M357 (album link below) is a Washington, Pennsylvania-based one man band by Matt Ruschell – described as ambient psych-rock, and from the very first few seconds of their self-titled debut’s opening track “Black Pyramid of the Sun,” this description is clearly apt. Ambient sounds and plentiful guitar delay are nearly constant on the album, giving the music an ethereal, otherworldly quality that is just downright gorgeous.
However, this musical journey into other worlds can also be somewhat terrifying; the spacey drones throughout the album achieve that weird, awesome, Radiohead-like balance between pleasant dreams and nightmares. “Black Wolf” is the best example of this on the album, boasting doom-hearkening tribal percussion and static-y roars that eclipse the foreboding guitar lines hovering in the background. “Black Wolf,” as well as the other tracks here, are masterful examples of musical texture, expertly mixing a variety of disparate sounds into an engaging whole. Throughout, drones and hums alternate between background and foreground, displaying a level of recording/mixing quality that seems almost too good for a band’s first release. Another standout ambient track, “Gonners,” displays M357’s ability to create pure electronic ambiance without vocals or distinguishable guitar lines.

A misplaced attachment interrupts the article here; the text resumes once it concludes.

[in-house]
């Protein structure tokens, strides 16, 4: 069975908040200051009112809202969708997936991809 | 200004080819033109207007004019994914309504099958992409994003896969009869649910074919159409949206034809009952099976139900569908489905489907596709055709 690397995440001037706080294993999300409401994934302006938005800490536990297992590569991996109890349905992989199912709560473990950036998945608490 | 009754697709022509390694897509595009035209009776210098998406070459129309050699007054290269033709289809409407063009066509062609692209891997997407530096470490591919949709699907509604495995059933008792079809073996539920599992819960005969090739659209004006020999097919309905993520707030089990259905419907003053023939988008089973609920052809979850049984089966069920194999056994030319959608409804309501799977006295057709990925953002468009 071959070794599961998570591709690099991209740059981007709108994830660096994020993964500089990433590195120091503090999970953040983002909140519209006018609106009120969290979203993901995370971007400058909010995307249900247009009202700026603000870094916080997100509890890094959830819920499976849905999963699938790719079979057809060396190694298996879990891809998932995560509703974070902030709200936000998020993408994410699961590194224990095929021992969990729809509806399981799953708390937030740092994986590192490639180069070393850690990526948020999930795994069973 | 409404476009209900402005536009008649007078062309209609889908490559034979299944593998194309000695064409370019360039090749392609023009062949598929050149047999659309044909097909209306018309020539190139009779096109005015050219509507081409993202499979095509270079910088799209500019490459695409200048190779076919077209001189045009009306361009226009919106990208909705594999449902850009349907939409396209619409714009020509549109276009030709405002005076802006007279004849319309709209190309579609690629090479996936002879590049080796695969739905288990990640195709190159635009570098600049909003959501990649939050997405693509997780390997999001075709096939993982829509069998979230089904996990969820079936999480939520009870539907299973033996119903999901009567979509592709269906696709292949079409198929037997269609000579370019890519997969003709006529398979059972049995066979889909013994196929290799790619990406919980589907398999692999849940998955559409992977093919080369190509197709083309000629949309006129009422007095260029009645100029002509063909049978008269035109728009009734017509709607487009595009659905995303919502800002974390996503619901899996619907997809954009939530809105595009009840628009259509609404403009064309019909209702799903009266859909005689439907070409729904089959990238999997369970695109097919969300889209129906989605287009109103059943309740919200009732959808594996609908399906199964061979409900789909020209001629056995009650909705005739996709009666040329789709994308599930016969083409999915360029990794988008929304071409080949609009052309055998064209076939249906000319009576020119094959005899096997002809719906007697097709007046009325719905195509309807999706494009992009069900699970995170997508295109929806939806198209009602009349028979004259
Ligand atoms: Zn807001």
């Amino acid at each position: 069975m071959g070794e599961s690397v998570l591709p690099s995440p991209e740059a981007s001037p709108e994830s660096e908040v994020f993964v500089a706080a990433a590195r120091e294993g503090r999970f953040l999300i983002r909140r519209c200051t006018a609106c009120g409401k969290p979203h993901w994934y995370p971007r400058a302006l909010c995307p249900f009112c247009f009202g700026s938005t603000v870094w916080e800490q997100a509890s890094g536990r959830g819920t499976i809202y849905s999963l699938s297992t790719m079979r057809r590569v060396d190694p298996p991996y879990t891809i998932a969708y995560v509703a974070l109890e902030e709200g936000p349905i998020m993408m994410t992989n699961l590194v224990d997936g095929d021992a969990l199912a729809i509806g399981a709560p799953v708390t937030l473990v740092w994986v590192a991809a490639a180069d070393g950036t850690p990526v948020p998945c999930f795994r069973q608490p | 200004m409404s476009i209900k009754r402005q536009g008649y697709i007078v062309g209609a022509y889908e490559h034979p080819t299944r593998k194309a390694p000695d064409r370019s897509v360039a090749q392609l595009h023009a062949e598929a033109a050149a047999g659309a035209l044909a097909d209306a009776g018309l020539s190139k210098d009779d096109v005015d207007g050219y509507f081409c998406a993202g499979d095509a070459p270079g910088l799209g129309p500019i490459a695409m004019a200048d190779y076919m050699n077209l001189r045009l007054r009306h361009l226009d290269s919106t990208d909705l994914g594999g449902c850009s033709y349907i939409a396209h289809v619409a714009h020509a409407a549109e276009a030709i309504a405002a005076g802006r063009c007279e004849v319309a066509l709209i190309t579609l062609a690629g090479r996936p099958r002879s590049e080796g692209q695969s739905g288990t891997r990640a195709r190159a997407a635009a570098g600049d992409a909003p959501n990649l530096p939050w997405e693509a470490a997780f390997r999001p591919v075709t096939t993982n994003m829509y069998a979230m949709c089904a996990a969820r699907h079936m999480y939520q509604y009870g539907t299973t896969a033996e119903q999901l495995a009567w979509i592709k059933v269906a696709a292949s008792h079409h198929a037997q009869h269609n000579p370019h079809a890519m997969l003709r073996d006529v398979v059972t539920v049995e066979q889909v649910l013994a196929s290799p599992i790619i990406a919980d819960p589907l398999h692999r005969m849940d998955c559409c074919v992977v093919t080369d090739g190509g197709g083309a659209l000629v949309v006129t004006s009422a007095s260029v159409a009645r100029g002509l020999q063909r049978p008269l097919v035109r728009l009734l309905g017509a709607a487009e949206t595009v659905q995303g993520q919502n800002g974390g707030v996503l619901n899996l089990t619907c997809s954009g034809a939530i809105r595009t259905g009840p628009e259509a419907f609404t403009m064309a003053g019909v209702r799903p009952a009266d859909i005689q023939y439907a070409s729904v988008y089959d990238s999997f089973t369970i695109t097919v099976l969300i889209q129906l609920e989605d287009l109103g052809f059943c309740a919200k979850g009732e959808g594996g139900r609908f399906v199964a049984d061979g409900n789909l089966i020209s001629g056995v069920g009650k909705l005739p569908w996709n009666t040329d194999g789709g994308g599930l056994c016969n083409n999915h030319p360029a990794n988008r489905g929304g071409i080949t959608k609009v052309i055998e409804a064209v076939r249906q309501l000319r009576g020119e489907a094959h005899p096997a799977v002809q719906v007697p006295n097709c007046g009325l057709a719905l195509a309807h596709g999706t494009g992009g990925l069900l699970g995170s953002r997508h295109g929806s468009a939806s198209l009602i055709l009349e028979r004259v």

However, rather than merely focusing on the ambient qualities (which they could do awesomely if they so chose), they use them as a backdrop for their melancholy blues-rock musings. Beginning with the Bob Dylan-esque vocals of “Above and Below” that melt into the reverb-soaked blues guitar, Ruschell sings soft, darkly sleepy passages at different points in the album that bring the almost mystic quality of their music to even cooler, more personal heights. The incredibly beautiful guitar progressions carry the listener through familiar-sounding blues chords that are ripe with a smooth, echoey tone. Check out the steadily climbing chords of “Forever,” the peaceful guitar duet of “Summer Soul,” the dazzling yet warm guitar solo that closes out “#1 (To the Lost),” and the fuzzed-out Homme-evoking rumble of “Illumination” to get a sense of the sounds that M357 put at the forefront of their music. This last track is my personal favorite on the album, and it just drips with that golden, sludgy rock aesthetic that the band display with their first release.
All this to say, M357 successfully live up to their self-description, achieving beautiful yet chilling ambient psych-rock in this very professional-sounding album. The album is only about 36 minutes long, but the songs are at perfect lengths; no track outlives its welcome. This setup is ideal for the band’s first release, as it allows listeners to get a sense of the sound without being bored or overwhelmed. Evenly paced and deliciously dreary, M357 shows a man successfully balancing the familiar with the experimental, and I excitedly await future releases.